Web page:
Most major Asian-Pacific share markets rose Monday as traders reacted to solid earnings reports from the U.S. Australia's S&P/ASX 200 rose 0.7%. South Korea's Kospi gained 0.2%. Hong Kong's Hang Seng Index jumped 1.2%. India's Sensex gained 0.6%. Singapore's Straits Times Index and Taiwan's Taiex bucked the trend, each falling 0.2%. Chinese and Japanese markets were closed for holidays. The Wall Street Journal (30 Apr.) LinkedInFacebookTwitterEmail this Story
  • China Postal Express readies $1.6B IPO on Shanghai exchange
    A unit of state-owned China Post Group, China Postal Express & Logistics, hopes to raise as much as $1.6 billion in an initial public offering, according to a prospectus that the country's securities regulator published. The firm plans to list on the Shanghai Stock Exchange and sell as many as 4 billion yuan-denominated shares. Bloomberg (29 Apr.) LinkedInFacebookTwitterEmail this Story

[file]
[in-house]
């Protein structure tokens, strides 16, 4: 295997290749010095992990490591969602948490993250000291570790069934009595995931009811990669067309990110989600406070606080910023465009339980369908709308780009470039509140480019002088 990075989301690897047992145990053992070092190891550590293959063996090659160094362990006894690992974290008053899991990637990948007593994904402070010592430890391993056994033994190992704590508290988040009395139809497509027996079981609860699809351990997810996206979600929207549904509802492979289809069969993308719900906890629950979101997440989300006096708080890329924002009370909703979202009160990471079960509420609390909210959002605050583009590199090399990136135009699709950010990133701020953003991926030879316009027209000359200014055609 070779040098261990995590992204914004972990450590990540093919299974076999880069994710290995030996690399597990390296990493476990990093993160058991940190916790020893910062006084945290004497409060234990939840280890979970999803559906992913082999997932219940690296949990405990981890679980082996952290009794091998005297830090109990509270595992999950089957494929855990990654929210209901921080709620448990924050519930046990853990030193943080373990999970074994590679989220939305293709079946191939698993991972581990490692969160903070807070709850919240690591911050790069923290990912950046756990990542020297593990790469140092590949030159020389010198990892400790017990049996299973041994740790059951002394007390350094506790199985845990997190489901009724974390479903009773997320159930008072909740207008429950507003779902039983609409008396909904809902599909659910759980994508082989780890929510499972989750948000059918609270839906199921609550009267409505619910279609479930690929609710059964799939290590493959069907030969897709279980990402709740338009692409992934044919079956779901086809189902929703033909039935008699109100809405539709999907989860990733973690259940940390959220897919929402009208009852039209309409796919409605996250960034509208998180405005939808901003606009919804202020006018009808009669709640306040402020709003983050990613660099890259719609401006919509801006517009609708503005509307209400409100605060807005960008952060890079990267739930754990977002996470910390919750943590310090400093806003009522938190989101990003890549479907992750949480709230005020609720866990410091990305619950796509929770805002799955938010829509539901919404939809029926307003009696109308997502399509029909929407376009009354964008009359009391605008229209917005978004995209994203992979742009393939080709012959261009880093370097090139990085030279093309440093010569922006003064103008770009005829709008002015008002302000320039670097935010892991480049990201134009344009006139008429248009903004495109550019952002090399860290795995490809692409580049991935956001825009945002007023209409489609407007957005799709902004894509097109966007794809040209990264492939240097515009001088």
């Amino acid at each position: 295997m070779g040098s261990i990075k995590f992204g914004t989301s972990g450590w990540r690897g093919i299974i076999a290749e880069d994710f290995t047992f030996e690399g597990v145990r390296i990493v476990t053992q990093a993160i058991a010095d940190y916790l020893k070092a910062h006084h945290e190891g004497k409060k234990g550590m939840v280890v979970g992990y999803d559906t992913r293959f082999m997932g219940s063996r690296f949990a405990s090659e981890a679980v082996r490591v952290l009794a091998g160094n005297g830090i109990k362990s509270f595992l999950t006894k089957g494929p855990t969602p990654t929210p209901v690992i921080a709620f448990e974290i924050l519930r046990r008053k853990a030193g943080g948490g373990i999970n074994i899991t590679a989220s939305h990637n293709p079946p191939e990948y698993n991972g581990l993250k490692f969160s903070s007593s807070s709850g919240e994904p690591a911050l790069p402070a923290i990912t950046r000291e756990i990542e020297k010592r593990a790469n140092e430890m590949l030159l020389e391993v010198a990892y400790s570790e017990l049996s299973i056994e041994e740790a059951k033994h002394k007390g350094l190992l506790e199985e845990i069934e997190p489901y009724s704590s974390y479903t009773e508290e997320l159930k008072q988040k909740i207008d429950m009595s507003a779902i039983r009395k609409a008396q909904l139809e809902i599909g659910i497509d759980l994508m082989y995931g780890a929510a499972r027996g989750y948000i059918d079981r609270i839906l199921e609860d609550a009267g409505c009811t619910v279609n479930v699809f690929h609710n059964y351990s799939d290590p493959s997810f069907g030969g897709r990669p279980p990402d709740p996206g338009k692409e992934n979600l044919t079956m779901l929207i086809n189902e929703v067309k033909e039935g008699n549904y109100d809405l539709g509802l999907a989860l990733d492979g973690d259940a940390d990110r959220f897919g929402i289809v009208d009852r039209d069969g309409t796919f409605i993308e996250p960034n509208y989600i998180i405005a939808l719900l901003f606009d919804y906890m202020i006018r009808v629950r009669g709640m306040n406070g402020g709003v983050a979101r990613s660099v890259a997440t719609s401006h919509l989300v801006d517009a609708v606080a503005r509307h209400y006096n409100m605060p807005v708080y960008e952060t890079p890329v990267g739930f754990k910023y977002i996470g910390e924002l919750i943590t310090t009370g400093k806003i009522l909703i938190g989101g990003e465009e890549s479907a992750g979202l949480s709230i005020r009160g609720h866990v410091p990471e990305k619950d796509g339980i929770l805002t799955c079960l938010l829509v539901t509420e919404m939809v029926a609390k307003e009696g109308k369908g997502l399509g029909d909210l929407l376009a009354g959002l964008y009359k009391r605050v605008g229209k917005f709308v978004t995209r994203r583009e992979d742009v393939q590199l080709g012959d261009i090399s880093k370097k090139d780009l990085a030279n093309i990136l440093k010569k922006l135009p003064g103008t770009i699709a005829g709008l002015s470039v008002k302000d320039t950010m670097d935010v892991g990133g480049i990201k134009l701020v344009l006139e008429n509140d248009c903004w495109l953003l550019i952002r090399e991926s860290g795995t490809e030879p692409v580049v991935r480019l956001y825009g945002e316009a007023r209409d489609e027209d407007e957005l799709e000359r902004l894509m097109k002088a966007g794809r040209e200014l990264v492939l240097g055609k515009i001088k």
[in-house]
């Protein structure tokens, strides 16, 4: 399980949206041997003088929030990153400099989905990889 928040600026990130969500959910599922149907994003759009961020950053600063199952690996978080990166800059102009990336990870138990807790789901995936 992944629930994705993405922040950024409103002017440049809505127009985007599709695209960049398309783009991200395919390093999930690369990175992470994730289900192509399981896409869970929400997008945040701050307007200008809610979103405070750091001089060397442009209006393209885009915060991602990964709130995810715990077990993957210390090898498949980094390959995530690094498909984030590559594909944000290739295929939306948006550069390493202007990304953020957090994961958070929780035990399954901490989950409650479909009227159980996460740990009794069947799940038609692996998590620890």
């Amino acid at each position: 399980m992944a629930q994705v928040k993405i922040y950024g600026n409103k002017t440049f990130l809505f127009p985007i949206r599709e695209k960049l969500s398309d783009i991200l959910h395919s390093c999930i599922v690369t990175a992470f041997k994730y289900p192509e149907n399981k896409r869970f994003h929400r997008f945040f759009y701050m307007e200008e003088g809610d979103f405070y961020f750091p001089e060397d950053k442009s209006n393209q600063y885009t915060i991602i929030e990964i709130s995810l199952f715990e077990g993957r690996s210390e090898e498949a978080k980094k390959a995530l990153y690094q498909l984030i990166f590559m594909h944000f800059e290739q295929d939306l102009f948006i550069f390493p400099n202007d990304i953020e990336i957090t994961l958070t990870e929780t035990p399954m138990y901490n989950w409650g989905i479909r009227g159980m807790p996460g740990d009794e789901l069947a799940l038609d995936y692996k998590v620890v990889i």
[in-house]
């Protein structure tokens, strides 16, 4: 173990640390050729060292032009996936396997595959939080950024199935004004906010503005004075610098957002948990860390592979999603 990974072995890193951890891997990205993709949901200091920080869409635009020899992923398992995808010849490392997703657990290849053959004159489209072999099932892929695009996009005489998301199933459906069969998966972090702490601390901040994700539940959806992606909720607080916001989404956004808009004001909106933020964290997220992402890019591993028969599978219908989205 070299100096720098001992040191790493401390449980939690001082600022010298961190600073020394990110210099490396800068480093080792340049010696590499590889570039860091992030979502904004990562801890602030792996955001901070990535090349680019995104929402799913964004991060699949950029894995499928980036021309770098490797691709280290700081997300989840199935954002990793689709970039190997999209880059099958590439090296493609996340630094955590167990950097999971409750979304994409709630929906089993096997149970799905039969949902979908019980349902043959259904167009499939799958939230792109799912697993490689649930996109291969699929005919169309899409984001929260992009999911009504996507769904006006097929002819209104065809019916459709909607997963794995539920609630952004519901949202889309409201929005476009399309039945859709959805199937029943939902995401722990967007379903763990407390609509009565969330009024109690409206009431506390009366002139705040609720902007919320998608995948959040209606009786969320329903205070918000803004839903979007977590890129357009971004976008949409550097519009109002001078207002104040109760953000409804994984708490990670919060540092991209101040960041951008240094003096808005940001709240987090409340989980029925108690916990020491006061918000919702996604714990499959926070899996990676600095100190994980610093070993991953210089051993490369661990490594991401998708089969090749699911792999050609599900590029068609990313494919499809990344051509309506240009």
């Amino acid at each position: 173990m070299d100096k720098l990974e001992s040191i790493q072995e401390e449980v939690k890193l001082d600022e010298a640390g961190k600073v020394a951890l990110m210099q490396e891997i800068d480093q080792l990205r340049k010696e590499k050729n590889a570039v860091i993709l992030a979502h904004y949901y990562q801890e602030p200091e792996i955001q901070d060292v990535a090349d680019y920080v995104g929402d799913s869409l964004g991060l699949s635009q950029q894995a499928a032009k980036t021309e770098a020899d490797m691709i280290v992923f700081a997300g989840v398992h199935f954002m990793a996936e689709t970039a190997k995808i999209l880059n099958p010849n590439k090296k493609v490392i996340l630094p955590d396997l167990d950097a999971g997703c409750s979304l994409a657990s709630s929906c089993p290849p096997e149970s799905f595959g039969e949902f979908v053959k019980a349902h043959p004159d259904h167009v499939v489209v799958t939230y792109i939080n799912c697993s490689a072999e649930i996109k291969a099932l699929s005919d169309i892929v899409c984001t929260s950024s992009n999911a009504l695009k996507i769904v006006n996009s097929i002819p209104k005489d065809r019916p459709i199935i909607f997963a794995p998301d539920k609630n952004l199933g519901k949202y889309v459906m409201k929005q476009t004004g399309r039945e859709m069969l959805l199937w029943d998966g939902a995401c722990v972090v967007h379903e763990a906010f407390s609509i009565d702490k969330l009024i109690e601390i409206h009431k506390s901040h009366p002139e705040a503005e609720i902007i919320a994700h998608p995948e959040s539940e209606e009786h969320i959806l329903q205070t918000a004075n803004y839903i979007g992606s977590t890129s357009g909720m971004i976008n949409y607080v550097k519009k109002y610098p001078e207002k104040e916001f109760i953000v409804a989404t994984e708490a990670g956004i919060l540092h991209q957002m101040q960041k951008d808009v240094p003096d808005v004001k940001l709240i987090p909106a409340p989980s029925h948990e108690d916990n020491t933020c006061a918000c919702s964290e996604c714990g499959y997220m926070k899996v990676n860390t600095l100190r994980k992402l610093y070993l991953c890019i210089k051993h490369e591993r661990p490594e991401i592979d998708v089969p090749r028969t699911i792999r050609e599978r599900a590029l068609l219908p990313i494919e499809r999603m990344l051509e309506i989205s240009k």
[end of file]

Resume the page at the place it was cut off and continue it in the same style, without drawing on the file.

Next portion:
• Islamic finance might face shake-up from standards body
    Bahrain's Accounting and Auditing Organization for Islamic Financial Institutions, a standard-setting body for the Islamic finance industry, plans a wide-ranging review that could overhaul the rapidly expanding industry. The group will begin consultation on reform of Shariah boards, the organizations of Islamic scholars who determine whether financial policies and products are acceptable under Islamic law. Reuters (29 Apr.) LinkedInFacebookTwitterEmail this Story